St. Louis, MO (SportsNetwork.com) - The NFL Players Association can continue a lawsuit against the NFL, which claimed the league instituted a secret salary cap for the 2010 season.
An appellate court has reversed a decision by a district court that denied the union's claims.
The lawsuit, filed in 2012, stems from the 2010 season when teams were not bound by a salary cap with the conclusion of the collective bargaining agreement on the horizon. The CBA expired at the end of the 2010 campaign and a lockout ensued the following summer.
Once the lockout concluded with a new CBA in August 2011, all litigation was settled, including one of an alleged secret salary cap. However, there were public comments made by some owners, including the New York Giants' John Mara, who said in an interview that the Washington Redskins and Dallas Cowboys had acted "in violation of the spirit of the salary cap" in an attempt "to take advantage of a one-year loophole."
The Redskins and Cowboys were slapped with salary-cap reductions in March 2012 for two seasons after front-loading contracts during the uncapped year.
Two months later, the NFLPA began its collusion lawsuit and a district court in Minnesota initially denied the union's claims.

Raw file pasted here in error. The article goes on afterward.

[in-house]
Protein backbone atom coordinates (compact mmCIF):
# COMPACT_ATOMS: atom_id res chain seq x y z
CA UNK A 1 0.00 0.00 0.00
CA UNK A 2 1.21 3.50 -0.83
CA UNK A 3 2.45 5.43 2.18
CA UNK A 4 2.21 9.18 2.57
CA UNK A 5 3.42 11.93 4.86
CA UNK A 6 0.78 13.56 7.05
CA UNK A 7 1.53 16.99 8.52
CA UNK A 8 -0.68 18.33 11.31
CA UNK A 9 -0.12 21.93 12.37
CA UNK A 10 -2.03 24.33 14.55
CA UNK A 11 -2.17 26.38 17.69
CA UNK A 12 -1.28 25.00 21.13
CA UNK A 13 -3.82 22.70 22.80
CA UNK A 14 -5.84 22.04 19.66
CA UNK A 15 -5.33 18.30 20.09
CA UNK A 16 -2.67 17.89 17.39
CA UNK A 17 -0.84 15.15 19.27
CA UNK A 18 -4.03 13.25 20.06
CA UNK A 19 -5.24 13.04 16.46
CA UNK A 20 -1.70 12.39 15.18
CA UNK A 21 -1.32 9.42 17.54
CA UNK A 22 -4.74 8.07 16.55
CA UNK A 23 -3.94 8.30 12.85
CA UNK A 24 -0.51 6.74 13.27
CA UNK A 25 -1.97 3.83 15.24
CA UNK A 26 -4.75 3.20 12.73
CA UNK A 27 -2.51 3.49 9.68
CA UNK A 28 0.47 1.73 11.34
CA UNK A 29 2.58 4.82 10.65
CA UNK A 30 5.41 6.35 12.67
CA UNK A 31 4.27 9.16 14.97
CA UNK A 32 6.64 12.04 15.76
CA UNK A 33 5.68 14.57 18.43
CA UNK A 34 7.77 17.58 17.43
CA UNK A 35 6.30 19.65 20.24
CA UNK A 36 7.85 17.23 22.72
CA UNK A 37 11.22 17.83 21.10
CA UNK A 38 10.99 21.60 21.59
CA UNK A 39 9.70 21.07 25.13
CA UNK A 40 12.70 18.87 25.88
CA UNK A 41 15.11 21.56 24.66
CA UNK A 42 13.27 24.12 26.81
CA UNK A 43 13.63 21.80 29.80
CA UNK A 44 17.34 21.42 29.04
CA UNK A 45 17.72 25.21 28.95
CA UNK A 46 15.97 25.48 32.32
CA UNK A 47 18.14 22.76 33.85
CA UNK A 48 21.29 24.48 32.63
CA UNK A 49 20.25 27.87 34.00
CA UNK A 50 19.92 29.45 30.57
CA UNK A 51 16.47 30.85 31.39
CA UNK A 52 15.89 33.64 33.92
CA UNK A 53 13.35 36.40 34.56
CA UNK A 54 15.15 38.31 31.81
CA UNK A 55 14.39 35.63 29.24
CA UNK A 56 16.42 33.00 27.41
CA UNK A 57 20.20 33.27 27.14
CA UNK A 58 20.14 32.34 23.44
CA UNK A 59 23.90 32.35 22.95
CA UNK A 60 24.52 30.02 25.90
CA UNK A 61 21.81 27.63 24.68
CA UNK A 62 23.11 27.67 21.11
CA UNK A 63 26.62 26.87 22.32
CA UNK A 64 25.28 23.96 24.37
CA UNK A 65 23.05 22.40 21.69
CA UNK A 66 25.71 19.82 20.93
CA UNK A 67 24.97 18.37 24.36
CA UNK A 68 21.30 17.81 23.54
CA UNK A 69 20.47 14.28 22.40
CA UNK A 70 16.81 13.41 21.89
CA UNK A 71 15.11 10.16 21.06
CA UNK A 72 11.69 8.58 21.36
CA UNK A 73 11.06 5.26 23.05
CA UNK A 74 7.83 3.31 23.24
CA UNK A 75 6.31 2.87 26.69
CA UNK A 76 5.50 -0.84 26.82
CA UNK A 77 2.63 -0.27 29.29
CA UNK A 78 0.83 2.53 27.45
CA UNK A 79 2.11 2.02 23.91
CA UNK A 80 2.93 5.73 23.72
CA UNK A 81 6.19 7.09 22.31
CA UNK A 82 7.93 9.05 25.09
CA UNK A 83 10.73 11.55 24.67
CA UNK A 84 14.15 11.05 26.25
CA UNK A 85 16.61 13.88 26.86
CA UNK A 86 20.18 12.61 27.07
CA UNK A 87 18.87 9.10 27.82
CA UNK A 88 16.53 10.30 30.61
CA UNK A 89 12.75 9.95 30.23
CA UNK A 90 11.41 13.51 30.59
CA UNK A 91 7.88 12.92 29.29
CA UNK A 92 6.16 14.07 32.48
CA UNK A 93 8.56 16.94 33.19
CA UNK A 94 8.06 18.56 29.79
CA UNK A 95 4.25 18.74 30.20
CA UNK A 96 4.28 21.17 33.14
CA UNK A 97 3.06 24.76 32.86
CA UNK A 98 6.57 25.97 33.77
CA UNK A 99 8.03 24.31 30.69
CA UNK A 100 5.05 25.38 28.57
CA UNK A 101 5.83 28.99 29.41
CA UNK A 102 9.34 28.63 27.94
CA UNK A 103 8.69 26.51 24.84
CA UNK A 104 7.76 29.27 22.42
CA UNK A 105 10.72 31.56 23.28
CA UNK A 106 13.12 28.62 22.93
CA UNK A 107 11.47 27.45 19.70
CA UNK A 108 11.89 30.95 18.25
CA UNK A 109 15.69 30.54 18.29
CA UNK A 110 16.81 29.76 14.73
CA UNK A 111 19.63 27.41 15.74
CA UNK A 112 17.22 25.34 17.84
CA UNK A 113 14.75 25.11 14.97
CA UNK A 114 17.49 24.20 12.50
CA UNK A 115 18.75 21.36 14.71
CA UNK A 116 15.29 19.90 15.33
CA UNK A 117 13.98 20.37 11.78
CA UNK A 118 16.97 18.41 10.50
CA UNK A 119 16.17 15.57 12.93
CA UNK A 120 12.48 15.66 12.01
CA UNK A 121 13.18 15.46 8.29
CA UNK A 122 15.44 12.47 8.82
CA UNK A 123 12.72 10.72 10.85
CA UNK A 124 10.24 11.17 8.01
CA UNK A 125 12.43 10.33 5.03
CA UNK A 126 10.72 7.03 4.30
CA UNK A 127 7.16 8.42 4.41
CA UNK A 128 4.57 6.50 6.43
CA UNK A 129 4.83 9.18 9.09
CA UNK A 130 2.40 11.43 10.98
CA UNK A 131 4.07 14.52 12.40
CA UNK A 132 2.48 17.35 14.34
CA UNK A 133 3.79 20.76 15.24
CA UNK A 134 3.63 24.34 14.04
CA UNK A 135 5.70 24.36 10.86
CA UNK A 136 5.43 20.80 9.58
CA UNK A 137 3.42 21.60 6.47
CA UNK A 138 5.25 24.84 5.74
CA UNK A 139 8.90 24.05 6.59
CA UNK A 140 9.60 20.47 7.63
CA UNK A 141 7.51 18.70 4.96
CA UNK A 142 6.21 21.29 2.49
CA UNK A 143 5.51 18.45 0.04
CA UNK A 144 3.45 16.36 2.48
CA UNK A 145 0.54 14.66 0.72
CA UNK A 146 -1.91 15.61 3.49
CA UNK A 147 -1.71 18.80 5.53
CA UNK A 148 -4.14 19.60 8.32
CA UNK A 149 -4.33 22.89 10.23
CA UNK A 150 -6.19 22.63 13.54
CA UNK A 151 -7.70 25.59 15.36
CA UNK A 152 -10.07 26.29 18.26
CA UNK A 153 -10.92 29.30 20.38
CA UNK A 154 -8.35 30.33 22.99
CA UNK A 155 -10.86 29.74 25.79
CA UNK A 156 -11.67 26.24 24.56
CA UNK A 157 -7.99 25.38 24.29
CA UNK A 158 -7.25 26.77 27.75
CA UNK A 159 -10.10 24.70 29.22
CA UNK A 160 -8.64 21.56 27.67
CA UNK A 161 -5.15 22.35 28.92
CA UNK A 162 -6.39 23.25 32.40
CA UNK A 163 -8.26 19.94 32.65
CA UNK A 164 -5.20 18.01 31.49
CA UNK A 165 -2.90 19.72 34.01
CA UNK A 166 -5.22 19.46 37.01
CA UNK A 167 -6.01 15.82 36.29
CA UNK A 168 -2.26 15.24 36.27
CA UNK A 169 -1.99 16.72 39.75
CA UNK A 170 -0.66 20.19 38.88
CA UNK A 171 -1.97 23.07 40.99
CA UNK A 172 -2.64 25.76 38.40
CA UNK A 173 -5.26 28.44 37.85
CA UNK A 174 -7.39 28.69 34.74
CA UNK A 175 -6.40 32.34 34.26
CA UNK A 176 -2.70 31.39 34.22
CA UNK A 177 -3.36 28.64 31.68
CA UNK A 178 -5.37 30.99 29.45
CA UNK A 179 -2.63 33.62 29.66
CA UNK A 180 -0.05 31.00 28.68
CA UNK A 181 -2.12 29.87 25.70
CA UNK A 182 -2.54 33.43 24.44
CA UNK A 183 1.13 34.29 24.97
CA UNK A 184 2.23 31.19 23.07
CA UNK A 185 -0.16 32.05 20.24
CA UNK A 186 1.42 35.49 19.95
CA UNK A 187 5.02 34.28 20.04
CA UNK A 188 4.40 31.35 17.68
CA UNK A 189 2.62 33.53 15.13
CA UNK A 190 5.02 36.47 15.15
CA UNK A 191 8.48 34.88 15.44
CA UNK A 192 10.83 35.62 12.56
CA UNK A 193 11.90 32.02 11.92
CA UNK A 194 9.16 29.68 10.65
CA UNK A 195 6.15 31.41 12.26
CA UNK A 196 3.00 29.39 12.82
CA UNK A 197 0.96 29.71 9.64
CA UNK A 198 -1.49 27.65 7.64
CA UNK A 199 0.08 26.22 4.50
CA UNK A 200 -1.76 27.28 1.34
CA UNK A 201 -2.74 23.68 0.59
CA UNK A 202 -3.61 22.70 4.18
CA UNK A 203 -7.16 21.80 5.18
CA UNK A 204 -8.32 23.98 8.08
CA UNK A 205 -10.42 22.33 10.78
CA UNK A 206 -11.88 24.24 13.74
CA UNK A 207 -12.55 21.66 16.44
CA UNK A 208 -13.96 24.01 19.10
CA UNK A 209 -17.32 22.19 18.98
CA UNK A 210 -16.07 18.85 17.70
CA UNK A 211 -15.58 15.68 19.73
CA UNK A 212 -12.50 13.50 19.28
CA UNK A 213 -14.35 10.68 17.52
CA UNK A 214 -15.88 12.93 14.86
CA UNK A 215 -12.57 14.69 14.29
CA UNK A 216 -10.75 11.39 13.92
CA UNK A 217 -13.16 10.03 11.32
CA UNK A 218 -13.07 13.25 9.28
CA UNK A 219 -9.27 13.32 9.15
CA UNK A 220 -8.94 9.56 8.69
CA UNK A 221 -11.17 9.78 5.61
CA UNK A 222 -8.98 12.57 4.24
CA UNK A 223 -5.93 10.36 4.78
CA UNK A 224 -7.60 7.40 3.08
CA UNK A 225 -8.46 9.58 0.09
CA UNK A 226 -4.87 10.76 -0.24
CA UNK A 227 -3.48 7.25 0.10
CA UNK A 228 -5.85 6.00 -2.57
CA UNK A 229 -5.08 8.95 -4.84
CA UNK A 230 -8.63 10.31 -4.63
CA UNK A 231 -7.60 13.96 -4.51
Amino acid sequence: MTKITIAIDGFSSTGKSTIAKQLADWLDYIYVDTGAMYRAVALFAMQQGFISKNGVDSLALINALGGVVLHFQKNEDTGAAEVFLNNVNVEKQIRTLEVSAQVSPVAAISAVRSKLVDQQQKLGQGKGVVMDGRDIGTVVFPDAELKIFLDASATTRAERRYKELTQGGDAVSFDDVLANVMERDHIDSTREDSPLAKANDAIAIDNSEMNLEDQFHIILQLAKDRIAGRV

The union had argued two counts. The first was that the district court had never approved the settlement and the dismissal of all litigation before the new CBA was signed was invalid. The second was that the league had procured the dismissal of the litigation by fraud, misrepresentation of misconduct.
In its ruling announced Friday, the 8th U.S. Circuit Court of Appeals upheld the district court's decision on the first argument and reversed the district court's denial on the second argument.
"Our union will always pursue and protect the rights of its players," the NFLPA said in a statement Friday. "We are pleased that the Eighth Circuit ruled that players have the opportunity to proceed with their claims. Through discovery and a hearing, we can understand how collusion took place. We have notified the NFL of its obligations to preserve all relevant documents and communications."
The appeals court does not necessarily agree with the NFLPA's arguments, stating only that the union should be given a chance to prove its case that the dismissal was fraudulently procured.
The NFL has maintained there was no such collusion.